The term fake news is starting to become part of our everyday vocabulary.
It’s never been easier to tell the world what you think. You can do that by building an organic following on social media or you can pay to get your message out to billions of people.
Most of us are sending out positive and/or factual business-related content, but there’s a few that are creating fake news stories to trick people for monetary gain or to sway public opinion.
That is most prevalent on Facebook, which is why Facebook has come up with a two-question survey to help combat fake news.
Facebook is randomly sampling users every day and asking them the following two questions:
Do you recognize the following websites?
How much do you trust each of these domains?
As you may have already guessed, there has been an outcry from many saying that the survey is too basic and it can be gamed to make certain publishers appear untrustworthy.
Publishers should only be worried if they are posting fake news to mislead users for monetary gain.
I agree that the survey is simple, but that doesn’t mean it’s bad or useless.
Facebook has some of the most powerful machine learning algorithms in the world when it comes to social media, and I’m sure they already have procedures in place to stop people from gaming the survey.
It would be naive to think that they are only using these two questions to decide whether a publisher is pushing out fake news or not, and taking the survey at face value.
Rumors are that Facebook is taking into account a user’s habits, behaviors, demographic, and interests, which will be added into their overall score.
I would not be surprised if Facebook takes more from a brand’s page, such as the sentiment of comments posted and the makeup of fans.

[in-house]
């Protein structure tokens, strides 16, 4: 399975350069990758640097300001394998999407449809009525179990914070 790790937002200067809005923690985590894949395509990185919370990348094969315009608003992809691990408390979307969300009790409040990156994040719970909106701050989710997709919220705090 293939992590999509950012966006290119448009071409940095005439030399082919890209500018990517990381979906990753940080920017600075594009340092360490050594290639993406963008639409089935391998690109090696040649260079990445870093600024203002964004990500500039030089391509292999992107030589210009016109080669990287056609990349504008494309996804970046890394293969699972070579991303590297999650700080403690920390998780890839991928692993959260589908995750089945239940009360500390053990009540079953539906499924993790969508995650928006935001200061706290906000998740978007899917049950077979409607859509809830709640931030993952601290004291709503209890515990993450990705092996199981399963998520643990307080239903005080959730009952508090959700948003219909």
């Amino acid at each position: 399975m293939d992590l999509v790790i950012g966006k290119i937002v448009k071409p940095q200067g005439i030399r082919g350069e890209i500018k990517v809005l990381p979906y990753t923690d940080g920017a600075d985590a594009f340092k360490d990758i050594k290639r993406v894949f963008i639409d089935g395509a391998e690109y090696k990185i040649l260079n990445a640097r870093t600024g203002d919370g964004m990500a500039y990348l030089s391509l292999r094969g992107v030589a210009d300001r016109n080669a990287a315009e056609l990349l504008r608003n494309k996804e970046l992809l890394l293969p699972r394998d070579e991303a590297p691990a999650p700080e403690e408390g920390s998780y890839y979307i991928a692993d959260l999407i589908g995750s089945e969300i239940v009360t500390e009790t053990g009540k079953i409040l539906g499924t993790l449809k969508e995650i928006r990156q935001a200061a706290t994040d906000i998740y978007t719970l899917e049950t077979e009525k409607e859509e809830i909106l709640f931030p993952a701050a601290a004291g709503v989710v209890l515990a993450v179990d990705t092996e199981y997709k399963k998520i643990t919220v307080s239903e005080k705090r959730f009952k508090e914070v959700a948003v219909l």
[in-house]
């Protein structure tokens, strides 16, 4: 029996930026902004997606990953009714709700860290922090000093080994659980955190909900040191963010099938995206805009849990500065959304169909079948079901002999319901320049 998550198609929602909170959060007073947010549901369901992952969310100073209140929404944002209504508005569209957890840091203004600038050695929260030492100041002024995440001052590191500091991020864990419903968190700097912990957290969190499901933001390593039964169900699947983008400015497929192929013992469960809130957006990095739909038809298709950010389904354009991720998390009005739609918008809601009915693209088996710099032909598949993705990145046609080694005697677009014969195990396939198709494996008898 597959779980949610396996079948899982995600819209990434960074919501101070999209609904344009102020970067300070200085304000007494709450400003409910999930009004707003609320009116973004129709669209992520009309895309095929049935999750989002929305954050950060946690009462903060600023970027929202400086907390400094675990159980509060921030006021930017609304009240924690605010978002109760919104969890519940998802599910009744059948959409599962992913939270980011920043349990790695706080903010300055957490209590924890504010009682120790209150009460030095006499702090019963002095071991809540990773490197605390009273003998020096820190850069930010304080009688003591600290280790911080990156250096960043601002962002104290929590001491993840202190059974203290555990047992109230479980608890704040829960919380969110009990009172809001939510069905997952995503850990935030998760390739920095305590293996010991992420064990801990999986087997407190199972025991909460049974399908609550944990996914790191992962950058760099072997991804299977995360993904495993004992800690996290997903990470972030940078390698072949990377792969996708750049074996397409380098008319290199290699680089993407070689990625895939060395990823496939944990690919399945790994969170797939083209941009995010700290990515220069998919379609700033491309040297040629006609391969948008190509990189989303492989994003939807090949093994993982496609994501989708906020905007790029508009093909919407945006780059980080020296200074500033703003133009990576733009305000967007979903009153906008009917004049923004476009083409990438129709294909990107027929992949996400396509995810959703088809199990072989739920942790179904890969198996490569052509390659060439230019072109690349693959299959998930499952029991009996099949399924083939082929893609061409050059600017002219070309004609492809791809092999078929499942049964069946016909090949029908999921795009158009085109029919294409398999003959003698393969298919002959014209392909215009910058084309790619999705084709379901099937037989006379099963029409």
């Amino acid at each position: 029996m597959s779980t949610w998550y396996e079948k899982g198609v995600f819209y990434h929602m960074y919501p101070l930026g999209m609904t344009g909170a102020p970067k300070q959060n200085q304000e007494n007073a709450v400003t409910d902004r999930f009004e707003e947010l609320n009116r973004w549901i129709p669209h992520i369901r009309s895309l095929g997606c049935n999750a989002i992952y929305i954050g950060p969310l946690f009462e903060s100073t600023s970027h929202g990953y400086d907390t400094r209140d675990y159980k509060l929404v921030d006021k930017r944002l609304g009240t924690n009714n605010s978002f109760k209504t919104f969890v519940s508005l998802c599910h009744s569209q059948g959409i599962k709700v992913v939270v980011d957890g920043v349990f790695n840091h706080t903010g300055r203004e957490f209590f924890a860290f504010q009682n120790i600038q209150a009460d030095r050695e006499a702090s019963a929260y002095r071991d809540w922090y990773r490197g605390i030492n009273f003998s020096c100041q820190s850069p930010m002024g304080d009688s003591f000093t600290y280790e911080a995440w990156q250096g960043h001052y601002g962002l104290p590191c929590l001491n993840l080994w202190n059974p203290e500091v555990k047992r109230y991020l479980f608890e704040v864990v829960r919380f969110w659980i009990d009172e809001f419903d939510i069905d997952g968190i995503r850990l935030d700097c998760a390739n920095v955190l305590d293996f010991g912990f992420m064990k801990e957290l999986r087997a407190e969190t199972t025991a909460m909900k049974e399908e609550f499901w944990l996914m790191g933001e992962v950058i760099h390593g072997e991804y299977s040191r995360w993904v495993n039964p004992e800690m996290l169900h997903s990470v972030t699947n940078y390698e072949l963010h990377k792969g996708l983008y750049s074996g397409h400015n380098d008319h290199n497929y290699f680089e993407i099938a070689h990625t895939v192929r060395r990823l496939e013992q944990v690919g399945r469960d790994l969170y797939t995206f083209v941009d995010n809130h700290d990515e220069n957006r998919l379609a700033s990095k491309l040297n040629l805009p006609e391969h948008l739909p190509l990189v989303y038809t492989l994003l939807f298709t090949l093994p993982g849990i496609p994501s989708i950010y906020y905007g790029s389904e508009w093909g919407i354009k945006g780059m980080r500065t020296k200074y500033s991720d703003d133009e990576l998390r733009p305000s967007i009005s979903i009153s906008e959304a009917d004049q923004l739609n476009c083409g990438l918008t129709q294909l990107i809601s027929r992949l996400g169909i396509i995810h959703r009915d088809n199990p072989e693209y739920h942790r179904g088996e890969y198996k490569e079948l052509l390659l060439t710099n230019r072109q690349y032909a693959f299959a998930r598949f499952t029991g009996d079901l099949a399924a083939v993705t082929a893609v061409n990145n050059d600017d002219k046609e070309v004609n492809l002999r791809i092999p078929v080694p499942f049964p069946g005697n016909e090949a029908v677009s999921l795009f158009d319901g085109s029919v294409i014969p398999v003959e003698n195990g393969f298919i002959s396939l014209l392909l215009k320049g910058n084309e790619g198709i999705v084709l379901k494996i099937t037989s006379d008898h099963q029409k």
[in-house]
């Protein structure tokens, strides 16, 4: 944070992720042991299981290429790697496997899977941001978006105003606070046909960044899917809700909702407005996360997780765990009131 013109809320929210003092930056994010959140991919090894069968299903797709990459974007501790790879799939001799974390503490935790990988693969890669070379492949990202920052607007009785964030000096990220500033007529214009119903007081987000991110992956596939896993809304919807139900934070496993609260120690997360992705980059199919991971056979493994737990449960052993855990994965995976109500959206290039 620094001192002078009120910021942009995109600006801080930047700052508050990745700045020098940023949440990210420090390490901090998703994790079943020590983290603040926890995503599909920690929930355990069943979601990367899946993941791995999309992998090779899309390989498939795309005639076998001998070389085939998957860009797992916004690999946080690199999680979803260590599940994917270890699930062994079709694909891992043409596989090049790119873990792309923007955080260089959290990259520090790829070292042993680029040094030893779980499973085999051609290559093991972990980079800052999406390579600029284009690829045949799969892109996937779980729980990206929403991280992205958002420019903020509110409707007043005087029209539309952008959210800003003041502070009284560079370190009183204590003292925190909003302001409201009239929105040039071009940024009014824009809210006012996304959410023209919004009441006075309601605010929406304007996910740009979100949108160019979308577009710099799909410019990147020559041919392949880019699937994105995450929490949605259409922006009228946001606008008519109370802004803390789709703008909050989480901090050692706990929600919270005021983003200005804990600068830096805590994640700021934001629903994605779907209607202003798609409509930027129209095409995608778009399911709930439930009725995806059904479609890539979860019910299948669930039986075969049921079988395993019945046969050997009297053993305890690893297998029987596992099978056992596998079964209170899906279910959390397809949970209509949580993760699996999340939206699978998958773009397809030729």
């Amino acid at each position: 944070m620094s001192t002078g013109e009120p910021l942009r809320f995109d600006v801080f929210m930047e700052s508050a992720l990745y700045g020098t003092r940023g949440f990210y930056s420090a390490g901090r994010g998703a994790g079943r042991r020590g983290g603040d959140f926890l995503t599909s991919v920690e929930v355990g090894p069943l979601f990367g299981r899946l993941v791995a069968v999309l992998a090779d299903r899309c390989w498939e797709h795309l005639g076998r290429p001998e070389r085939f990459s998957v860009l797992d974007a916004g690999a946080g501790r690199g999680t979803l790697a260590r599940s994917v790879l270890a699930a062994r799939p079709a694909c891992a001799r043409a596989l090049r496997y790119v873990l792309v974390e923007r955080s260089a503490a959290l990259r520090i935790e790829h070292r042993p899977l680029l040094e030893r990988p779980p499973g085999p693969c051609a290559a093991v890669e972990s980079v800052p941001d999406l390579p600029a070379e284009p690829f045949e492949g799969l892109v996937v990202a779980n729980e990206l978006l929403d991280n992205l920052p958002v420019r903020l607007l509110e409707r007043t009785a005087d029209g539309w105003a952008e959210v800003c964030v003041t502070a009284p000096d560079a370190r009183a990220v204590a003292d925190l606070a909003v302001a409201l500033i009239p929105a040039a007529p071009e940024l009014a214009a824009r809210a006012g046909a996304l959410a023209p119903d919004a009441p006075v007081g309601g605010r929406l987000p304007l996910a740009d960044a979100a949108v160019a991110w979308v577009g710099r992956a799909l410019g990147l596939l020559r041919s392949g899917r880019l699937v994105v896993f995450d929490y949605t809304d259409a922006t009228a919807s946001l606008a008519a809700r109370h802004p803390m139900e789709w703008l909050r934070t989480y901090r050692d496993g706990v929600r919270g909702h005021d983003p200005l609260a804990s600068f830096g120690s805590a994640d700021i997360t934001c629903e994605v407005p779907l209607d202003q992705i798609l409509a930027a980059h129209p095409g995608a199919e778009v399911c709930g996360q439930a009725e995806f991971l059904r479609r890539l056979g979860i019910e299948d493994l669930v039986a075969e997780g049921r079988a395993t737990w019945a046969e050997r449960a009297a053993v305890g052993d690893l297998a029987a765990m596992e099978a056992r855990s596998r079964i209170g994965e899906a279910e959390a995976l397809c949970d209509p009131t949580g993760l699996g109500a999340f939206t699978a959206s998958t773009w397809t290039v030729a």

Whether you post fake news or not, this update is big news.
Facebook is starting off with a simple survey, but who’s to say that it won’t be adding extra buttons for users to report posts as fake news instead of spam, or putting your posts up for manual review if a page scores poorly.
This update should send a message to publishers to keep their content honest.
Publishers that write 100% legitimate news stories but use provocative headlines and images could damage the trust that readers have in their work.
BuzzFeed News is known for using clickbait-like titles and images to get clicks. Even if the news stories they cover are true, the fact that they are trying to add their own spin and influence other people’s thoughts may hurt their trust factor.
Rolling Stone, for the most part, post quality content and provide the reader with all the information beforehand:
Then every 6-8 Facebook posts they post something a little more controversial, but nothing too far-fetched:
I think the Rolling Stone’s approach to dispensing content will be the way forward. The majority of your posts should be factual; sprinkle the odd post here and there that may be controversial to some people.
Facebook doesn’t want publishers spreading fake news or manipulating their users to think a specific way about a topic.
This is an interesting move by Facebook.
Maybe in the future Facebook will start giving publishers a ranking score of 1-5 for trust, or maybe they will use this data to stop pages from posting organic content, or remove them from the platform altogether.
We do not know what the future holds. What we do know is that publishers need to become honest and upfront and lead with the facts.